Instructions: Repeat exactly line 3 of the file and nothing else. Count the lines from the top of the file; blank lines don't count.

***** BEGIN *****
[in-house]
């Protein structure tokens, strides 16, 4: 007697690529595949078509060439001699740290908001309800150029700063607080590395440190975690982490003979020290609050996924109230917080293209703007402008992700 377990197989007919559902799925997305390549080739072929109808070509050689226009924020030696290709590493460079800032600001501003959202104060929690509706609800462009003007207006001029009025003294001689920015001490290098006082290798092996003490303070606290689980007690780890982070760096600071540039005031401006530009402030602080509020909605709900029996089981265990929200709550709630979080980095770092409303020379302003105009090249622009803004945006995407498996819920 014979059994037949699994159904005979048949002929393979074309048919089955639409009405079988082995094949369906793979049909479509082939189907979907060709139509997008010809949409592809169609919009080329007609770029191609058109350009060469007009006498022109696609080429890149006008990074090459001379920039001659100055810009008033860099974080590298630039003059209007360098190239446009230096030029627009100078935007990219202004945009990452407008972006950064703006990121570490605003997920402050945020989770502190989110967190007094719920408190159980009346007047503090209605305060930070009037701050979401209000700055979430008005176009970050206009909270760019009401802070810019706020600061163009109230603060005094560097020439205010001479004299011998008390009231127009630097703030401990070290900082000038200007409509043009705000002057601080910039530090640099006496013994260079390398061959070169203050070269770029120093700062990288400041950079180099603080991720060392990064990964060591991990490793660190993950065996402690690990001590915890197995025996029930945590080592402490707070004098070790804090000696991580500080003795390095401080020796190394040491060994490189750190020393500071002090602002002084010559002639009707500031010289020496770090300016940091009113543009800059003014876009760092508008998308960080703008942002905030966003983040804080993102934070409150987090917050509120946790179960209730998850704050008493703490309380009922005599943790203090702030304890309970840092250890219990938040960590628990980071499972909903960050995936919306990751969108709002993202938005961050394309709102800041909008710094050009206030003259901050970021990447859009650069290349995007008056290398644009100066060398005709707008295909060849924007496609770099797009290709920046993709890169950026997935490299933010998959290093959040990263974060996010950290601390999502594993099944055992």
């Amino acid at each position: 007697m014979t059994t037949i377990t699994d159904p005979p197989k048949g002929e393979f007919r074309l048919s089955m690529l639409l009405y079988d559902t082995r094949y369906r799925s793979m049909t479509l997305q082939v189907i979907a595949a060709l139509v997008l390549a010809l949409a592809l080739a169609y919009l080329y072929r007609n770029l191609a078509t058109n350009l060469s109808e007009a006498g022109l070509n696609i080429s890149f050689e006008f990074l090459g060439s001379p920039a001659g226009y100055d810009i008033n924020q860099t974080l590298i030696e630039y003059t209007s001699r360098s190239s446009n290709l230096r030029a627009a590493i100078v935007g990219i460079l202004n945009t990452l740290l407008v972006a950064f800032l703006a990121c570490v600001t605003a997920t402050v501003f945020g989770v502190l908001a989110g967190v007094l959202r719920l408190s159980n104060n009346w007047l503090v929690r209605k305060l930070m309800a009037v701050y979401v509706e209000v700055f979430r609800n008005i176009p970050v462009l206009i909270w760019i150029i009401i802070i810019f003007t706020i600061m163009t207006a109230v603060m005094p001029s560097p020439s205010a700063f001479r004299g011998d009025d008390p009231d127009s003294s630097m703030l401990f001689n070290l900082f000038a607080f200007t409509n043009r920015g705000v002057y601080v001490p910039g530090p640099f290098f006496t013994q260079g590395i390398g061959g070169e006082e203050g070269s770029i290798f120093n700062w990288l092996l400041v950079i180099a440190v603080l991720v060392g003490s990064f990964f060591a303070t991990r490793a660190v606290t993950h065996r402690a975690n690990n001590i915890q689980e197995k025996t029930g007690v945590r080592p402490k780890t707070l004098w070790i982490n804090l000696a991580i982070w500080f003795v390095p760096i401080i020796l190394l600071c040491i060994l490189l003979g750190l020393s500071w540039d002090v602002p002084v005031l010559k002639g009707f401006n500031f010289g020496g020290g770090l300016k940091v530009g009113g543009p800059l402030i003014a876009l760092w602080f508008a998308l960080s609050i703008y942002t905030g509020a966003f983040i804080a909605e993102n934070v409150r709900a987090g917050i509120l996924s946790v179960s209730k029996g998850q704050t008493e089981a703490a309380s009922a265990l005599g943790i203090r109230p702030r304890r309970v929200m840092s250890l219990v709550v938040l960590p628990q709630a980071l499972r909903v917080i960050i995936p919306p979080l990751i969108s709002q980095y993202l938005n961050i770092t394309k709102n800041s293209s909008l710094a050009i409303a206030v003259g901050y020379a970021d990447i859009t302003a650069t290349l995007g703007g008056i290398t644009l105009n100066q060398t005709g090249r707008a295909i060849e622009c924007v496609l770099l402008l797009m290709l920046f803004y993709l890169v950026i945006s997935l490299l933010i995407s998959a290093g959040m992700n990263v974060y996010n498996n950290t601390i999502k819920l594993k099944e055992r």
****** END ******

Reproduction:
């Amino acid at each position: 007697m014979t059994t037949i377990t699994d159904p005979p197989k048949g002929e393979f007919r074309l048919s089955m690529l639409l009405y079988d559902t082995r094949y369906r799925s793979m049909t479509l997305q082939v189907i979907a595949a060709l139509v997008l390549a010809l949409a592809l080739a169609y919009l080329y072929r007609n770029l191609a078509t058109n350009l060469s109808e007009a006498g022109l070509n696609i080429s890149f050689e006008f990074l090459g060439s001379p920039a001659g226009y100055d810009i008033n924020q860099t974080l590298i030696e630039y003059t209007s001699r360098s190239s446009n290709l230096r030029a627009a590493i100078v935007g990219i460079l202004n945009t990452l740290l407008v972006a950064f800032l703006a990121c570490v600001t605003a997920t402050v501003f945020g989770v502190l908001a989110g967190v007094l959202r719920l408190s159980n104060n009346w007047l503090v929690r209605k305060l930070m309800a009037v701050y979401v509706e209000v700055f979430r609800n008005i176009p970050v462009l206009i909270w760019i150029i009401i802070i810019f003007t706020i600061m163009t207006a109230v603060m005094p001029s560097p020439s205010a700063f001479r004299g011998d009025d008390p009231d127009s003294s630097m703030l401990f001689n070290l900082f000038a607080f200007t409509n043009r920015g705000v002057y601080v001490p910039g530090p640099f290098f006496t013994q260079g590395i390398g061959g070169e006082e203050g070269s770029i290798f120093n700062w990288l092996l400041v950079i180099a440190v603080l991720v060392g003490s990064f990964f060591a303070t991990r490793a660190v606290t993950h065996r402690a975690n690990n001590i915890q689980e197995k025996t029930g007690v945590r080592p402490k780890t707070l004098w070790i982490n804090l000696a991580i982070w500080f003795v390095p760096i401080i020796l190394l600071c040491i060994l490189l003979g750190l020393s500071w540039d002090v602002p002084v005031l010559k002639g009707f401006n500031f010289g020496g020290g770090l300016k940091v530009g009113g543009p800059l402030i003014a876009l760092w602080f508008a998308l960080s609050i703008y942002t905030g509020a966003f983040i804080a909605e993102n934070v409150r709900a987090g917050i509120l996924s946790v179960s209730k029996g998850q704050t008493e089981a703490a309380s009922a265990l005599g943790i203090r109230p702030r304890r309970v929200m840092s250890l219990v709550v938040l960590p628990q709630a980071l499972r909903v917080i960050i995936p919306p979080l990751i969108s709002q980095y993202l938005n961050i770092t394309k709102n800041s293209s909008l710094a050009i409303a206030v003259g901050y020379a970021d990447i859009t302003a650069t290349l995007g703007g008056i290398t644009l105009n100066q060398t005709g090249r707008a295909i060849e622009c924007v496609l770099l402008l797009m290709l920046f803004y993709l890169v950026i945006s997935l490299l933010i995407s998959a290093g959040m992700n990263v974060y996010n498996n950290t601390i999502k819920l594993k099944e055992r």